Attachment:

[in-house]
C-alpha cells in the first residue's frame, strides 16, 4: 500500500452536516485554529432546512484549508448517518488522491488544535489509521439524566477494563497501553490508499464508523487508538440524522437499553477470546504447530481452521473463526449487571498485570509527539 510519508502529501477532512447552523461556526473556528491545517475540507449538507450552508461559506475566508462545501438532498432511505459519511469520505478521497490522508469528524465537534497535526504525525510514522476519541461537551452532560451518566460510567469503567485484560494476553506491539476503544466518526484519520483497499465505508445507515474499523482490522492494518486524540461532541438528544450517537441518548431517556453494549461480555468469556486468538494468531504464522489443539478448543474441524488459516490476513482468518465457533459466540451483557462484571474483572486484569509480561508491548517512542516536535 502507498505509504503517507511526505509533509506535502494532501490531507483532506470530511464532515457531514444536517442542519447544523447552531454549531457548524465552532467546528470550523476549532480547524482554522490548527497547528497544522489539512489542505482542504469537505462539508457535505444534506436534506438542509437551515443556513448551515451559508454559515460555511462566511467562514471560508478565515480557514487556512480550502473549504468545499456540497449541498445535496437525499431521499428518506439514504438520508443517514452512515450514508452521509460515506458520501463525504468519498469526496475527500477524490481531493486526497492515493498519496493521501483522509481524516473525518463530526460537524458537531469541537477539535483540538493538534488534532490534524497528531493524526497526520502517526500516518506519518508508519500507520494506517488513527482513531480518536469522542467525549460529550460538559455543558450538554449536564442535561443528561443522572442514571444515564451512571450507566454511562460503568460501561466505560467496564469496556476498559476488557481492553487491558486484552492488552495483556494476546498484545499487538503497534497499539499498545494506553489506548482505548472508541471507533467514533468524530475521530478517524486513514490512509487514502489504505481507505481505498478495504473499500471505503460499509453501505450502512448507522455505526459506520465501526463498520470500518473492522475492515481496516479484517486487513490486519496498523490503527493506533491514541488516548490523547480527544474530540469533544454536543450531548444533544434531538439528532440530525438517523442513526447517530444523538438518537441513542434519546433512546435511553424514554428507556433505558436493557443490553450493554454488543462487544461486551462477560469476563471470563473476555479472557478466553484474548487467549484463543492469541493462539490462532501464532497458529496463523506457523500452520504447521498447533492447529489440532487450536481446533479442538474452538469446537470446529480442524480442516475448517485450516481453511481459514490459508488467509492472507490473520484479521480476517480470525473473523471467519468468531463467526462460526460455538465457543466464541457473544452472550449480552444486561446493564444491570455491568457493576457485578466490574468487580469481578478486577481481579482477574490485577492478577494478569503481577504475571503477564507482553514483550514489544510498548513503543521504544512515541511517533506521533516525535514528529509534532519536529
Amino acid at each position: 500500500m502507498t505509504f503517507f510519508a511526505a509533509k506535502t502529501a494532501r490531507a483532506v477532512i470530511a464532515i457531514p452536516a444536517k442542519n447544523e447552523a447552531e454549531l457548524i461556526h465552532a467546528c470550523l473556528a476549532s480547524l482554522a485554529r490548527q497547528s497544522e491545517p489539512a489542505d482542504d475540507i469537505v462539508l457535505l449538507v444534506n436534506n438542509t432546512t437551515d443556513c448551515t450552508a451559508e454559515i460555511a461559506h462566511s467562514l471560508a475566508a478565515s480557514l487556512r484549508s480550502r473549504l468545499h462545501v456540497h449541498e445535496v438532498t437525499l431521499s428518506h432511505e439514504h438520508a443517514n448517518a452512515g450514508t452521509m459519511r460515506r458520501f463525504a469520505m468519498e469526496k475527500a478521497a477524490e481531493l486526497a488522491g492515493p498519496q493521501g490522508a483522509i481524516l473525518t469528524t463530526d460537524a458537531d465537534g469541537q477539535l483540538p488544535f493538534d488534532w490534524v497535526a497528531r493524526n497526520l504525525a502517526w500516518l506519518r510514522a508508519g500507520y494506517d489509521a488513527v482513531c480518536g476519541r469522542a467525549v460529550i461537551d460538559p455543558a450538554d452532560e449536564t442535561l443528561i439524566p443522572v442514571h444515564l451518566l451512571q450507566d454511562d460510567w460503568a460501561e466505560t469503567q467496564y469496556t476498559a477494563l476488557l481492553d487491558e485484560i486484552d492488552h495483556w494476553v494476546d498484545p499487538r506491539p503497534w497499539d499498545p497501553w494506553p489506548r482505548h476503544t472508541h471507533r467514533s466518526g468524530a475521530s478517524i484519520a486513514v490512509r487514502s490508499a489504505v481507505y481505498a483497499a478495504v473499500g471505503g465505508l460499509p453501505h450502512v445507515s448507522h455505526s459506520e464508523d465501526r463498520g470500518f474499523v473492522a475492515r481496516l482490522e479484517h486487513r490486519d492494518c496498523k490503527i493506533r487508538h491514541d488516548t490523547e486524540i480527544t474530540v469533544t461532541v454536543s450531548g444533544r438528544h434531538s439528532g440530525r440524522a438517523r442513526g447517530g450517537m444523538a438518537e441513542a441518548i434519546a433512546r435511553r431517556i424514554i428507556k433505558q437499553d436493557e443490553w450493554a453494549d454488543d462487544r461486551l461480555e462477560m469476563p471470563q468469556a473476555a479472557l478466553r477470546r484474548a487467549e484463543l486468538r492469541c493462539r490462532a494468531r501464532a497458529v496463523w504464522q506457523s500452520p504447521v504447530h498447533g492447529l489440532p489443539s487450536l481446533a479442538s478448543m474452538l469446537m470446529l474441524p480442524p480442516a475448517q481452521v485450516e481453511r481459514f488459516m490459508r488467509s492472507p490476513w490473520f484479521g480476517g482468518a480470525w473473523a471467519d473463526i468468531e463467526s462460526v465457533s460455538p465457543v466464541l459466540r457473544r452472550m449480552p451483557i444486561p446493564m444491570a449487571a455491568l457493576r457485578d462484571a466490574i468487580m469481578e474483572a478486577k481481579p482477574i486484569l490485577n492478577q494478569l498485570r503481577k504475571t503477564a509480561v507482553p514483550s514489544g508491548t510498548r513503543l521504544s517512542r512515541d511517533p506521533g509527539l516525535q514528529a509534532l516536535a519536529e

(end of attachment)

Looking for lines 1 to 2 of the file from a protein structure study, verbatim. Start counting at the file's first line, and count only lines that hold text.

[in-house]
C-alpha cells in the first residue's frame, strides 16, 4: 500500500452536516485554529432546512484549508448517518488522491488544535489509521439524566477494563497501553490508499464508523487508538440524522437499553477470546504447530481452521473463526449487571498485570509527539 510519508502529501477532512447552523461556526473556528491545517475540507449538507450552508461559506475566508462545501438532498432511505459519511469520505478521497490522508469528524465537534497535526504525525510514522476519541461537551452532560451518566460510567469503567485484560494476553506491539476503544466518526484519520483497499465505508445507515474499523482490522492494518486524540461532541438528544450517537441518548431517556453494549461480555468469556486468538494468531504464522489443539478448543474441524488459516490476513482468518465457533459466540451483557462484571474483572486484569509480561508491548517512542516536535 502507498505509504503517507511526505509533509506535502494532501490531507483532506470530511464532515457531514444536517442542519447544523447552531454549531457548524465552532467546528470550523476549532480547524482554522490548527497547528497544522489539512489542505482542504469537505462539508457535505444534506436534506438542509437551515443556513448551515451559508454559515460555511462566511467562514471560508478565515480557514487556512480550502473549504468545499456540497449541498445535496437525499431521499428518506439514504438520508443517514452512515450514508452521509460515506458520501463525504468519498469526496475527500477524490481531493486526497492515493498519496493521501483522509481524516473525518463530526460537524458537531469541537477539535483540538493538534488534532490534524497528531493524526497526520502517526500516518506519518508508519500507520494506517488513527482513531480518536469522542467525549460529550460538559455543558450538554449536564442535561443528561443522572442514571444515564451512571450507566454511562460503568460501561466505560467496564469496556476498559476488557481492553487491558486484552492488552495483556494476546498484545499487538503497534497499539499498545494506553489506548482505548472508541471507533467514533468524530475521530478517524486513514490512509487514502489504505481507505481505498478495504473499500471505503460499509453501505450502512448507522455505526459506520465501526463498520470500518473492522475492515481496516479484517486487513490486519496498523490503527493506533491514541488516548490523547480527544474530540469533544454536543450531548444533544434531538439528532440530525438517523442513526447517530444523538438518537441513542434519546433512546435511553424514554428507556433505558436493557443490553450493554454488543462487544461486551462477560469476563471470563473476555479472557478466553484474548487467549484463543492469541493462539490462532501464532497458529496463523506457523500452520504447521498447533492447529489440532487450536481446533479442538474452538469446537470446529480442524480442516475448517485450516481453511481459514490459508488467509492472507490473520484479521480476517480470525473473523471467519468468531463467526462460526460455538465457543466464541457473544452472550449480552444486561446493564444491570455491568457493576457485578466490574468487580469481578478486577481481579482477574490485577492478577494478569503481577504475571503477564507482553514483550514489544510498548513503543521504544512515541511517533506521533516525535514528529509534532519536529